10-year District 15 teachers contract negotiated without board members on team
In a departure from past practices, none of the seven elected Palatine Township Elementary District 15 school board members served on the team that negotiated the unprecedented 10-year teachers' contract they unanimously approved in April.
Board members nearly always participate in negotiating teacher contracts, according to legal and education experts, though there is no requirement that they do so.
Among 21 suburban school districts that signed new agreements, extended existing contracts or are in negotiations this year, only District 15 and Naperville Unit District 203 reported no board members on the negotiating team.
Asked why, District 15 Board President Peggy Babcock refused to comment. Most other members did not return calls.
One who did, Dave Gurion, was appointed to the board in the midst of negotiations. Another who responded, Zubair Khan, said he thought board members were on the team. When told there weren't, he was unconcerned.
"I wasn't relying on one or two board members anyway for something this important," Khan said. "That's why I sat down with administrators prior to voting on anything and went through all the major terms of the contract."
Superintendent Scott Thompson said the board was updated regularly during the six months of talks, and had plenty of input. He did not directly say who decided to keep board members off the team or why.
"Rather than put one or two board members on the bargaining team, it was decided to keep all of them engaged through ongoing discussion and input during our six months of negotiations," Thompson said. "They were regularly updated by district administrators, and played an active role in providing direction, asking questions and offering guidance."
Labor attorneys say it's uncommon for collective bargaining to occur without any elected officials at the table.
"The contract is between the union and the board, so we want to make sure the board is involved and knows what the issues are that are coming up in negotiations," said Barney Mundorf, a downstate attorney who has about 50 school districts as clients and is a contributing writer for the Illinois Association of School Boards on collective bargaining trends and tactics.
Laurence Msall, president of the Civic Federation, a government finance research group in Chicago, said it's the duty of elected board members to be "active participants" in collective bargaining.
"It is essential that the taxpayers have an elected voice in negotiating contracts that they will be paying for over many years," he said.
The new contract includes raises averaging 3.4 percent a year and retirement incentives that increase longtime employees' salaries by 26.2 percent over four years.
Mundorf said in his 17 years negotiating 10 to 12 teachers' contracts a year, only one or two were done without board members on the teams.
District 15 had Thompson, Chief School Business Official Mike Adamczyk and Lisa Nuss, executive director of personnel and human services, on its team. Nuss formerly was the union president and led negotiations for the teachers four years ago.
Three teachers made up the union negotiating team.
In the last negotiations, in 2012, three now-former school board members -- Tim Millar, Scott Herr and Rich Bokor -- were on the negotiating team.
Millar, the former board president, criticized the current board's lack of direct involvement in negotiations.
"It is important to get the perspectives of the board members with their different backgrounds," he said. "The board should be setting the parameters."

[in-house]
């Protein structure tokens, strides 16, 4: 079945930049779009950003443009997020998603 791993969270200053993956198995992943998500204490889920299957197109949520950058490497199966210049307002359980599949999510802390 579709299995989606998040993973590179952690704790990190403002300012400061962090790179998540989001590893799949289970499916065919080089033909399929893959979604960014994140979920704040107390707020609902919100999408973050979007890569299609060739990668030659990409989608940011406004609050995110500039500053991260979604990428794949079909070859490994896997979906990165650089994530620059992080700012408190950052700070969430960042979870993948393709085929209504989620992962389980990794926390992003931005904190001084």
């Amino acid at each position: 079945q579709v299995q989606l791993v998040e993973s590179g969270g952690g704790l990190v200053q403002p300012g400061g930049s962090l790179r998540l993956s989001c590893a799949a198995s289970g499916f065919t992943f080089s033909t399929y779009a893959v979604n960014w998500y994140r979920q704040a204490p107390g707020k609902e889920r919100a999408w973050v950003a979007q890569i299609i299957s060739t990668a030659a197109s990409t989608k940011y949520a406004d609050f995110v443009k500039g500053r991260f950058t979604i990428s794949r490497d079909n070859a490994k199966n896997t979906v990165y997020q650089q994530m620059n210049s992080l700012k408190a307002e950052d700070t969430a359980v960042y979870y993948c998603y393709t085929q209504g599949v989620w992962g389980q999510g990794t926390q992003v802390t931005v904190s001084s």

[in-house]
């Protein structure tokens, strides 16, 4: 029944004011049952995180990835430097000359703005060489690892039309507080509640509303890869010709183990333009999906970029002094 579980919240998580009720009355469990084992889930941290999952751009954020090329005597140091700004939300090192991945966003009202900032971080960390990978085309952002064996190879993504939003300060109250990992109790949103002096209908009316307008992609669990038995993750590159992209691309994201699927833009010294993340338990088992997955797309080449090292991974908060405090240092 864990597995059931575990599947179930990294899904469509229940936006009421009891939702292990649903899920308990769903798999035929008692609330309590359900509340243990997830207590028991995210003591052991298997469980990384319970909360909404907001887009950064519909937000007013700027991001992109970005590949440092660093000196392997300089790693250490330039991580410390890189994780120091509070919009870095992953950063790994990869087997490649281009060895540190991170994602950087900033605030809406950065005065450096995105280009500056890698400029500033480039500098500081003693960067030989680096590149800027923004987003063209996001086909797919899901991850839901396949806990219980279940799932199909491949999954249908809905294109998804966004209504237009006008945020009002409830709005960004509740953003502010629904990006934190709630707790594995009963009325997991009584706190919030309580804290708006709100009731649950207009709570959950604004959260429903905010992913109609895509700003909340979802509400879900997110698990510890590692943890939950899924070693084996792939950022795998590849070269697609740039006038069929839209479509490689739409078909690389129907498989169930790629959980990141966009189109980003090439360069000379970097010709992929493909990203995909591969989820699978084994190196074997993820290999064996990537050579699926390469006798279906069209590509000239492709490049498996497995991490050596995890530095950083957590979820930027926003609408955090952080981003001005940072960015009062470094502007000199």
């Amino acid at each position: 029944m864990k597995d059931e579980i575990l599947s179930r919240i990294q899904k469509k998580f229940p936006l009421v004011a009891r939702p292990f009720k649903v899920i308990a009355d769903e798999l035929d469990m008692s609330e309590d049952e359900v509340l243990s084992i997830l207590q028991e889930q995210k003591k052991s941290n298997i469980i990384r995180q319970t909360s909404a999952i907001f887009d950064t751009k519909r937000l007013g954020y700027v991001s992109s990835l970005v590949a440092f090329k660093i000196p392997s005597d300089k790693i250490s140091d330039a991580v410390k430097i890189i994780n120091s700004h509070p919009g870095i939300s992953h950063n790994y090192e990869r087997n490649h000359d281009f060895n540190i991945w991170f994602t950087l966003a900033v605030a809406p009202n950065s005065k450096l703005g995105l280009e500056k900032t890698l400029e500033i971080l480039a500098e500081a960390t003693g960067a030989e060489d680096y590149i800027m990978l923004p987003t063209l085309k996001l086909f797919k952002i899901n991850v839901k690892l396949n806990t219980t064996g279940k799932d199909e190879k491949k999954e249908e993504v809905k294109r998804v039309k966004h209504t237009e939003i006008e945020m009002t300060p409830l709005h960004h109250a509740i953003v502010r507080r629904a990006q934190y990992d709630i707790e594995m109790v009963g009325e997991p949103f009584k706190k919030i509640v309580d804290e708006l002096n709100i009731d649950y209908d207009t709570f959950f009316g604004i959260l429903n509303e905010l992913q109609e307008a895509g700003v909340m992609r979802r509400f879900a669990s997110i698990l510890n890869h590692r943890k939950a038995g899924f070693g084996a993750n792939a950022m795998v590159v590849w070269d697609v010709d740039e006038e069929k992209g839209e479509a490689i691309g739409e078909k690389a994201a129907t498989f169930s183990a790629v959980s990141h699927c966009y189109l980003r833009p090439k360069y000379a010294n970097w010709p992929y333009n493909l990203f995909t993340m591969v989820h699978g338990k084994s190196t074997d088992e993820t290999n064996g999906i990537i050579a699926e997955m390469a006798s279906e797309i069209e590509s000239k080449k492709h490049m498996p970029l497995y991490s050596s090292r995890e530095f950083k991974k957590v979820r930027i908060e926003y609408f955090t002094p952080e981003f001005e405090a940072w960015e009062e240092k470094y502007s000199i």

The current District 15 board members also did not see the full contract before approving it, but based their vote on a three-page contract summary and information they got from district administrators.
Naperville District 203, which finalized a new three-year contract on Monday, hasn't had board members on its negotiating teams for more than a decade, after a contentious session in 2005 nearly resulted in a strike.
Naperville Superintendent Dan Bridges said the board sets financial parameters and the district team, made up mostly of administrators and an attorney, works with the union to sculpt a contract within those boundaries.
The Illinois Association of School Boards and the Illinois Association of School Administrators don't have guidelines for board member participation in collective bargaining. However, IASA Executive Director Brent Clark said the absence of board members from District 15's negotiating team is not unique.
Union officials said there are no restrictions on the makeup of a negotiating team, but most prefer to have members directly involved.
"It can be a problem when there are no board members at the table who can sign off on agreements," said Kenzo Shibata, a spokesman for the Illinois Federation of Teachers. "In Waukegan, for example, talks moved very slowly through a monthlong strike, and much of that can be attributed to the fact the district negotiating team had to relay table agreements to board members to move talks forward."
In a report for the Council of School Attorneys, Oregon labor attorney Nancy Hungerford wrote that it's "relatively common" for school board members to participate in contract talks, but some boards might choose to forgo it if they use a hired negotiator for fear the member's presence "can erode the authority" of the negotiator.
Hungerford added it's often hard to find board members who can fully devote themselves to negotiations.
"If they don't show up regularly, that can look worse than if they weren't on the negotiating team in the first place," Hungerford said by phone. "Participation of board members certainly conveys the idea that the board is interested in devoting time to the issues that are concerning to employees."
• Daily Herald Staff Writer Marie Wilson contributed to this report.